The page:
The major advantage to judicial foreclosure is that the lender may obtain a deficiency judgment that could not be obtained with a nonjudicial foreclosure. The deficiency judgment lets the lender hold the borrower personally liable if the property does not sell at the auction for the amount owed to the lender. If a lender uses this process, you should immediately consult a lawyer to see what the consequences will be. These are state proceedings and are not the same in each state.
There are several disadvantages to judicial foreclosure, which is why it is not frequently used. These disadvantages include the following.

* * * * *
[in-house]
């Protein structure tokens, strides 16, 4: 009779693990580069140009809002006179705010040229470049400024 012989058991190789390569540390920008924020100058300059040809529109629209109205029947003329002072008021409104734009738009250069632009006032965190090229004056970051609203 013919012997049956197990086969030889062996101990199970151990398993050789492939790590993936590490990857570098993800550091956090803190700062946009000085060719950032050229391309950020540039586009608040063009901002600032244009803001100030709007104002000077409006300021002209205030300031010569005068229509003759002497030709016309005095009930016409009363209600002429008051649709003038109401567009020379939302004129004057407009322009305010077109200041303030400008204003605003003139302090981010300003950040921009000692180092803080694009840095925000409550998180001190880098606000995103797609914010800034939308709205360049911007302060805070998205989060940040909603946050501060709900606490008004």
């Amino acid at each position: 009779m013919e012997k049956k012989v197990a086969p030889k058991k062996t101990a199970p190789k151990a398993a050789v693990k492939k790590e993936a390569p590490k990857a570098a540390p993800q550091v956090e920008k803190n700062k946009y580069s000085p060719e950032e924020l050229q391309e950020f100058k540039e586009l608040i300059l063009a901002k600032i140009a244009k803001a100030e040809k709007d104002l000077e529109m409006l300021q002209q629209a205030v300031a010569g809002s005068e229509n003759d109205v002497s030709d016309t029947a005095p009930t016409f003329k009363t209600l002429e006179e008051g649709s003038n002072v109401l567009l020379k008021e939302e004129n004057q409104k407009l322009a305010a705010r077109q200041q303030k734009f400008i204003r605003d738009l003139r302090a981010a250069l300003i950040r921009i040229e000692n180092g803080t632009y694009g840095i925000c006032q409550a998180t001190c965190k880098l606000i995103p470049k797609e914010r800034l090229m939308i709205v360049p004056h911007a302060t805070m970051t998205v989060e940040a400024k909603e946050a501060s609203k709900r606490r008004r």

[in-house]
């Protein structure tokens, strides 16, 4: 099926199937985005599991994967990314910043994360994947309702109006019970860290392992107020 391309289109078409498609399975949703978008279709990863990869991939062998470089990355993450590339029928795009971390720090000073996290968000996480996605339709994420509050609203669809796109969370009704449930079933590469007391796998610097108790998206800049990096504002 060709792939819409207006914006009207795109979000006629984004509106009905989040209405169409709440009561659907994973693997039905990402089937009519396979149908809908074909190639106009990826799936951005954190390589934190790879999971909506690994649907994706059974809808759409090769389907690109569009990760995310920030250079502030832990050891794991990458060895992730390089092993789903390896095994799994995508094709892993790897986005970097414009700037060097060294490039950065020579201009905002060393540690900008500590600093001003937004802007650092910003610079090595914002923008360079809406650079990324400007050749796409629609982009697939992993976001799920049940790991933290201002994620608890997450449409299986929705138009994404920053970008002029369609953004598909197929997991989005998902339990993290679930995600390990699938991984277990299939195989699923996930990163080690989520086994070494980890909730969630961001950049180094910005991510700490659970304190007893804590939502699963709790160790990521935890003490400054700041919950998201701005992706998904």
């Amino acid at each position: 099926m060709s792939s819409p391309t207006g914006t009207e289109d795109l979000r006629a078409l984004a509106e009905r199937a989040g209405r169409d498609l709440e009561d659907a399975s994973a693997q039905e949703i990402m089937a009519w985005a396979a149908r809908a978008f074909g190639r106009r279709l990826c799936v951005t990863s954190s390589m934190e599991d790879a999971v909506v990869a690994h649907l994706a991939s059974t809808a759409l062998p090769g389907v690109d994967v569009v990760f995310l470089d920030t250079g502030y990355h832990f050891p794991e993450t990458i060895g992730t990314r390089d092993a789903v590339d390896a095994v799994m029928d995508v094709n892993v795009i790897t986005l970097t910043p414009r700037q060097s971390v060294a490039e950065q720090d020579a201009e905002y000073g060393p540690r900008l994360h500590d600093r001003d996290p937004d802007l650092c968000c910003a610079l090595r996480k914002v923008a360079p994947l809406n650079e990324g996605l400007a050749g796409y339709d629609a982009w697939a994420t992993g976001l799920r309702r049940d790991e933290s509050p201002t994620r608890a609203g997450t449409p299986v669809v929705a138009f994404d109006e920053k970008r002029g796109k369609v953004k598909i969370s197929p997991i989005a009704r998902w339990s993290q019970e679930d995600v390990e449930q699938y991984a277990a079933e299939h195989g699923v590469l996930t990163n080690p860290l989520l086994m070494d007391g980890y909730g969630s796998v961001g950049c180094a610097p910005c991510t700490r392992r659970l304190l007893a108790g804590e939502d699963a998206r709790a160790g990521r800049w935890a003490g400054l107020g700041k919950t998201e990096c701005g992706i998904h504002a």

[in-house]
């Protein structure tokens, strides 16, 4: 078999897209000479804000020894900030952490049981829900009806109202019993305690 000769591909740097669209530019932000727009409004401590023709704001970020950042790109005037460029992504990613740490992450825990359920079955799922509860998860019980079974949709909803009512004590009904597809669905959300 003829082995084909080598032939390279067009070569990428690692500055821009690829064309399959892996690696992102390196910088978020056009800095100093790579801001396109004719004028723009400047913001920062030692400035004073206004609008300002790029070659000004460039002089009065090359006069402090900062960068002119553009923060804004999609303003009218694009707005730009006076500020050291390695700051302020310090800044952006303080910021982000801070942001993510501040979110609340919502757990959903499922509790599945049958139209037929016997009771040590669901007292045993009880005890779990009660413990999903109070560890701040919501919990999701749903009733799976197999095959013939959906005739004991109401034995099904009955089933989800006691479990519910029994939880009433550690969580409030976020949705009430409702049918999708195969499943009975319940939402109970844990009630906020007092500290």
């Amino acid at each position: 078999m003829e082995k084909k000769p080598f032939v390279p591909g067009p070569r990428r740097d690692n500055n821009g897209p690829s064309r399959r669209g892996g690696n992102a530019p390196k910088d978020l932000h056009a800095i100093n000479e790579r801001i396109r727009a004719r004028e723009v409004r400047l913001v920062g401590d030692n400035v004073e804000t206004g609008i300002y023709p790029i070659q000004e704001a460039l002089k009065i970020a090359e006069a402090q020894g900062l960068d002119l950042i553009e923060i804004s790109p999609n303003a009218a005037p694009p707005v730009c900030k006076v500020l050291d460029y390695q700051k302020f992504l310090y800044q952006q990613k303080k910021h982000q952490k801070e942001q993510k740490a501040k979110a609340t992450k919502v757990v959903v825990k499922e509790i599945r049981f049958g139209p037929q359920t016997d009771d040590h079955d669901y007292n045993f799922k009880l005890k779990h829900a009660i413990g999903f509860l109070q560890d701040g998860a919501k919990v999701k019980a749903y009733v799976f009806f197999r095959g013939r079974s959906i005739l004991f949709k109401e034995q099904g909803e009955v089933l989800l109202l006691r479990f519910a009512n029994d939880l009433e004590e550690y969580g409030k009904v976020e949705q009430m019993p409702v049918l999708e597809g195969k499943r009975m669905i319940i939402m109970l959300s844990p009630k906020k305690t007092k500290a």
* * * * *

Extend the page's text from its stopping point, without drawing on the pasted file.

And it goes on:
• Since it is a court action, it is more time-consuming and expensive than nonjudicial foreclosure.
• There is usually a longer redemptive period for judicial foreclosure than nonjudicial foreclosure. This means that the borrower can buy back the property after the auction sale, creating an uncertainty for the new owner’s ability to keep the property. This may delay repairs or remodeling.
• The deficiency judgment obtained may not be collectible since most borrowers who are solvent do not default on their mortgages. The judgment may also be discharged in a bankruptcy proceeding since it is unsecured. The security (the real estate) is no longer owned by the borrower.